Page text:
After a few days in Westport, I headed up to Sligo for my next stop. Sligo is considered part of Yeats Country, and there were a few places I wanted to visit related to the famous author. Now, there are only two places in the Republic of Ireland I can think of that didn't live up to what I expected, and one of them was Sligo (the other being Wexford, which I blogged about when I was still in Ireland). I hate to write anything bad about any place in Ireland, I really do, but if I'm being honest about my personal preferences, I really didn't like Sligo town or Wexford very much. Both were very industrial, somewhat dirty, and really didn't give me any sense of Ireland, or "old world Europe" at all, as I had expected. If I had my trip to do again, I would skip over Sligo town and find a smaller village around it to stay in, or head straight to Donegal.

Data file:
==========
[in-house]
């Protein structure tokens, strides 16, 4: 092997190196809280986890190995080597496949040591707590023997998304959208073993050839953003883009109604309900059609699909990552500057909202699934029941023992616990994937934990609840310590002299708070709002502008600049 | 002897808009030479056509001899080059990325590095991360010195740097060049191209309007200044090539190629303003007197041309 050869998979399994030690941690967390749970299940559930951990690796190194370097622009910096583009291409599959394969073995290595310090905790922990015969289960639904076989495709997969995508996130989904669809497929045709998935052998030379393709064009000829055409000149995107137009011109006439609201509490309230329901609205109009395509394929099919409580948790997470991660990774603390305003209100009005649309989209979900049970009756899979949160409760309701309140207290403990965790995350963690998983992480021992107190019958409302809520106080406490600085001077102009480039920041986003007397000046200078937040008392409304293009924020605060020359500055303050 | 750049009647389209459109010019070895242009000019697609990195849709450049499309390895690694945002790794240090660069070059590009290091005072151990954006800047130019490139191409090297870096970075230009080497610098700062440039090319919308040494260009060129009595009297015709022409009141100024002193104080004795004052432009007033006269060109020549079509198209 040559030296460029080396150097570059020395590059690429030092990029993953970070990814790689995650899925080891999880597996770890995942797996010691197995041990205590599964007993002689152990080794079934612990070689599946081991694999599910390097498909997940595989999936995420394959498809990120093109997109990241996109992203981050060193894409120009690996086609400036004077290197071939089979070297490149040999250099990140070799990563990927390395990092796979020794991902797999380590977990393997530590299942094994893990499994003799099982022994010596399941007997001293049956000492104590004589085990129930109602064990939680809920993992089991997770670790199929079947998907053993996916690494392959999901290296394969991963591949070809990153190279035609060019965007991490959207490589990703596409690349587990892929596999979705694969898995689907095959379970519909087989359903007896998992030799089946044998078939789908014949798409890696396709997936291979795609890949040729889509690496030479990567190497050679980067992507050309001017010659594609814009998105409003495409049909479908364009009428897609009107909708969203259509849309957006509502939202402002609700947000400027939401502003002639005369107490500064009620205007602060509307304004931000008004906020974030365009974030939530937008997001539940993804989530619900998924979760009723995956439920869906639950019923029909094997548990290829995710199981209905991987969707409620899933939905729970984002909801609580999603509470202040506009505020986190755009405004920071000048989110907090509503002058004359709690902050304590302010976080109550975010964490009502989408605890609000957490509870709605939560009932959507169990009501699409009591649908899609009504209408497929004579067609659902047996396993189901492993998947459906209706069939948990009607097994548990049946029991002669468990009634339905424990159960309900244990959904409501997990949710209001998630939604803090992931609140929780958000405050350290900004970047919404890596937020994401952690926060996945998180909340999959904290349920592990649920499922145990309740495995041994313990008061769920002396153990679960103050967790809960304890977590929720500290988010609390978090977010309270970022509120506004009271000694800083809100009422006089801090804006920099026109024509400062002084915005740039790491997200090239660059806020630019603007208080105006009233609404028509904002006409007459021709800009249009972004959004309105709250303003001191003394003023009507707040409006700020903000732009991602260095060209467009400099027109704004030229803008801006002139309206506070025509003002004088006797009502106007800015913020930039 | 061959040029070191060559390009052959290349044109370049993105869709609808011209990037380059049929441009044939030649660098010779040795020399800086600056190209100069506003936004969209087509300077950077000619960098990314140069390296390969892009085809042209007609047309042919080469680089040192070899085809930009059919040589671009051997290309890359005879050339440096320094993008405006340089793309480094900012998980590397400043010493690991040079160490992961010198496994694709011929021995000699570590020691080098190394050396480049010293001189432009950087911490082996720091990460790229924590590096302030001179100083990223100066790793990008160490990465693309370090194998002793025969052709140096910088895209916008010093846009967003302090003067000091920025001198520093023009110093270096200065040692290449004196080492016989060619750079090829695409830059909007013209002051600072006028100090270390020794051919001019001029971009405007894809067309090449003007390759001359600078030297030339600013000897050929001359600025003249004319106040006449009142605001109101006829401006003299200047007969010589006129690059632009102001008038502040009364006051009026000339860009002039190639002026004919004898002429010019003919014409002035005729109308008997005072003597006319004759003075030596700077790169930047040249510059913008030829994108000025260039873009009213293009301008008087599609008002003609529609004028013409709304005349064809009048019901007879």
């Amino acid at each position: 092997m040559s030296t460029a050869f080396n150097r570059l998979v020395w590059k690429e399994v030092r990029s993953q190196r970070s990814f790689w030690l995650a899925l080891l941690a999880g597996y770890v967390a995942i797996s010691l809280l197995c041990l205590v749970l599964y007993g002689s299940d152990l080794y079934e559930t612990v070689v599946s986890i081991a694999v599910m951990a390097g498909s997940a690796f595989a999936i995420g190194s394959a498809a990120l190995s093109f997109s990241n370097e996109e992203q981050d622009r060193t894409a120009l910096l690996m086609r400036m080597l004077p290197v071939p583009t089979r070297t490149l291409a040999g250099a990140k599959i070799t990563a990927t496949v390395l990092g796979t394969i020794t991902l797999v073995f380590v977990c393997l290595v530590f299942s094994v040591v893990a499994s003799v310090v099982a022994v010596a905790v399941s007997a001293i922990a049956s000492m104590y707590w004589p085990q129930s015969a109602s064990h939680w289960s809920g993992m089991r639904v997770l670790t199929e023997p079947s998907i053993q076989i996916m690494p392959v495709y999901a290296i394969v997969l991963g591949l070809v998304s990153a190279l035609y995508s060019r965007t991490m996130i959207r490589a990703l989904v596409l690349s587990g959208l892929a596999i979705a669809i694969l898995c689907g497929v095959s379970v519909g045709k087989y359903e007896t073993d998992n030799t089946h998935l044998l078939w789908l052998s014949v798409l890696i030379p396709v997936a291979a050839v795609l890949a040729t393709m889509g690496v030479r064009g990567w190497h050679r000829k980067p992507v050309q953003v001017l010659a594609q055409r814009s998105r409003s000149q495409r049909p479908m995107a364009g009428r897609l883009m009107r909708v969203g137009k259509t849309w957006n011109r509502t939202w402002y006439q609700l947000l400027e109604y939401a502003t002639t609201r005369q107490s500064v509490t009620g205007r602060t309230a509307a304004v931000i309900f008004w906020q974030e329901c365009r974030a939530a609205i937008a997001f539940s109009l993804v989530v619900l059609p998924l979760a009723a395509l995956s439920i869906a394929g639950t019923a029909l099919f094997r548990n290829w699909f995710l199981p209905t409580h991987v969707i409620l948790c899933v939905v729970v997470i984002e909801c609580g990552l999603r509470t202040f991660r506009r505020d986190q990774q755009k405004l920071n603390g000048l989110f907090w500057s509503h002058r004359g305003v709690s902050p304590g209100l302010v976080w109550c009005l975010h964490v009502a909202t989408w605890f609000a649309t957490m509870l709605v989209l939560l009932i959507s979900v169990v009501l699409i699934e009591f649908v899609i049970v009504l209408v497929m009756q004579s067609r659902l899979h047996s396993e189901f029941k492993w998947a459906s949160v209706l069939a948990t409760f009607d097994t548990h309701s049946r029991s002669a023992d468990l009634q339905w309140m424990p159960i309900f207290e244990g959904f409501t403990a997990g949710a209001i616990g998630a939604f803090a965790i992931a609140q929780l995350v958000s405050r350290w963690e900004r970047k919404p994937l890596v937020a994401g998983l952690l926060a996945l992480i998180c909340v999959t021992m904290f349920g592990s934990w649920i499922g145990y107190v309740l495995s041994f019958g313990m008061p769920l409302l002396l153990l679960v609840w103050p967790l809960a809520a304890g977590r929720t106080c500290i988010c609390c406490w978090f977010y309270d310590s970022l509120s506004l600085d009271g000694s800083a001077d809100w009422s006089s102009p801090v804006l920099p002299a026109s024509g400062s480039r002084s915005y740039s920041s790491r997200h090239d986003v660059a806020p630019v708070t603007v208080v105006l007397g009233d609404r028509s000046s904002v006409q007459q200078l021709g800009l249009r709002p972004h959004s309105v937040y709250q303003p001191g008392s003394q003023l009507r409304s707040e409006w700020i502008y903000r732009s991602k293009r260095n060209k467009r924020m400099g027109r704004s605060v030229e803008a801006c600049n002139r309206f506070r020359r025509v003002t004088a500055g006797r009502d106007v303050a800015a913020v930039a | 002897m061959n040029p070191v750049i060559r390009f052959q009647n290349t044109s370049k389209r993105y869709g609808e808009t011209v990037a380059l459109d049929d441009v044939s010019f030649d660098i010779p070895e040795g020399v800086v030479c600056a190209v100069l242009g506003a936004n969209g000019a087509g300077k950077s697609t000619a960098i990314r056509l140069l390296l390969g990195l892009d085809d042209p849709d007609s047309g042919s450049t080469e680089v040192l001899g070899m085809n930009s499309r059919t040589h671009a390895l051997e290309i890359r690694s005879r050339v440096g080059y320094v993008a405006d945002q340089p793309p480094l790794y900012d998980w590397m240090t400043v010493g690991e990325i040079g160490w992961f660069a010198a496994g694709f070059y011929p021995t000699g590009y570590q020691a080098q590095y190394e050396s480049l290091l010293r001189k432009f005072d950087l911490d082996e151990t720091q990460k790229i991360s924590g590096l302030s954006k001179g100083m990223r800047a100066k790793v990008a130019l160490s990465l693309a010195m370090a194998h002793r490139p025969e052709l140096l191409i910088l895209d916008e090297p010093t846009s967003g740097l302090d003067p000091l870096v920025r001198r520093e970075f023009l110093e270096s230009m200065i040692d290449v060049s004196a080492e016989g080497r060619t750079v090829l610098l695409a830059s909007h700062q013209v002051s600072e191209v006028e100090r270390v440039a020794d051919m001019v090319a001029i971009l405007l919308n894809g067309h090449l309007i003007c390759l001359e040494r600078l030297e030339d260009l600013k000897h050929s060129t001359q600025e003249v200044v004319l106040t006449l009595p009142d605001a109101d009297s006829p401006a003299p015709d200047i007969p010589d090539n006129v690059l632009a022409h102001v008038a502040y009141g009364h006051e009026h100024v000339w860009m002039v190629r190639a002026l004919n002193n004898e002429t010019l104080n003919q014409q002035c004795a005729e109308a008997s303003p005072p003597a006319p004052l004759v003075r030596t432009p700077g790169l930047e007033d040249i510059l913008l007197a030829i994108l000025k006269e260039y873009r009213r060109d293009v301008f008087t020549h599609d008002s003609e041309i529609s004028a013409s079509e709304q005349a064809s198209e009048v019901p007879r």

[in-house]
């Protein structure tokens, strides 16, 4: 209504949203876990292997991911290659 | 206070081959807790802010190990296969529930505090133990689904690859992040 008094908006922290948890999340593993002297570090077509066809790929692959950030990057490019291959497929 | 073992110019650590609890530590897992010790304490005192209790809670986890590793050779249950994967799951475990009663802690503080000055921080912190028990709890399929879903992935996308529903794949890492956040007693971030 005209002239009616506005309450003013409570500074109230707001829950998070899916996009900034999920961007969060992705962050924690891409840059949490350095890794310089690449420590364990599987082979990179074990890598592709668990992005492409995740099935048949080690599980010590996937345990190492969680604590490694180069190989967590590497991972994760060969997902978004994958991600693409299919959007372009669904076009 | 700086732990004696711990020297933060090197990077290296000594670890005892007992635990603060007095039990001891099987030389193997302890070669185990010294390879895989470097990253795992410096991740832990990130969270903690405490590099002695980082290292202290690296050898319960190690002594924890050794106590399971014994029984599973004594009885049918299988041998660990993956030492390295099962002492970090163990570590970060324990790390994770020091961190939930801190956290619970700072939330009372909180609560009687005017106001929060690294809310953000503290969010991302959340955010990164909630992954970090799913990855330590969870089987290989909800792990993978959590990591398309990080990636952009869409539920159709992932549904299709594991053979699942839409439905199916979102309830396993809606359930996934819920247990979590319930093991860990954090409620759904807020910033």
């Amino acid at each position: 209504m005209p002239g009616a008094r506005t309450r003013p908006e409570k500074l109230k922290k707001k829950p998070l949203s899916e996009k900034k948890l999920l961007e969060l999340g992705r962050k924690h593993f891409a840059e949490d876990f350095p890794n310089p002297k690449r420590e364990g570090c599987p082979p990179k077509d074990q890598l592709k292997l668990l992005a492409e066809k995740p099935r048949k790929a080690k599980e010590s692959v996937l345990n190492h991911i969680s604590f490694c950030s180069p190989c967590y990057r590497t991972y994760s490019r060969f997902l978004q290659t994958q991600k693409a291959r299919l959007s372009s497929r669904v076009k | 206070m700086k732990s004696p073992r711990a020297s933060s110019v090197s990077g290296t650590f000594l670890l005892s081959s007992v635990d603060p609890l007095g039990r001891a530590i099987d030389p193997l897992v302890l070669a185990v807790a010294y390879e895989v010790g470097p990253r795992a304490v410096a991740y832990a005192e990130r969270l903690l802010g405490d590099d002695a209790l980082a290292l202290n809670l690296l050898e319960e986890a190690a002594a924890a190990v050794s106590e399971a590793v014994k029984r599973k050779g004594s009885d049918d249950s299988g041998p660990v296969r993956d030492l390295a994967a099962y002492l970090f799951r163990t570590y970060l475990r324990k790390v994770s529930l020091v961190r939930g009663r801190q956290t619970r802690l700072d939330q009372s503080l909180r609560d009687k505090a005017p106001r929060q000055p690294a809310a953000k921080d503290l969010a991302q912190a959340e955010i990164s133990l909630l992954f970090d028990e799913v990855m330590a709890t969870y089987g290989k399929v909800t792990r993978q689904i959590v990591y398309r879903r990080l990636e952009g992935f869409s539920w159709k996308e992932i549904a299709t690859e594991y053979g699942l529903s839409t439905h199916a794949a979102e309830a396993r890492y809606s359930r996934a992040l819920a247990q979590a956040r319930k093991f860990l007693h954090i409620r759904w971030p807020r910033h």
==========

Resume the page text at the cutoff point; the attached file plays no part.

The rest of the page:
I had 3 nights in Sligo, so I made the best out of it. One beautiful part of Sligo that I would recommend if you are passing through would be Sligo Abbey, located downtown. I enjoyed walking around the abbey ruins and I was glad that I had blocked out the morning to relax and take photos of the abbey.  It was a cloudy, rainy morning for it, but I took a bunch of pictures, which you will see below.

 

I also loved the Model Arts Center and National Gallery, and would highly recommend this if you are looking for a more modern, contemporary museum. I spent an afternoon relaxing in the museum and its cafe, and seeing some really incredible works of art. I would say this museum, while much smaller, rivaled some of the national galleries I saw in Dublin.

 

A museum that I would avoid like the plague would be the Yeats Memorial Building. I feel sort of bad saying that, but at the same time, I really don't. Seriously, I look back on my time there and still have no idea what happened.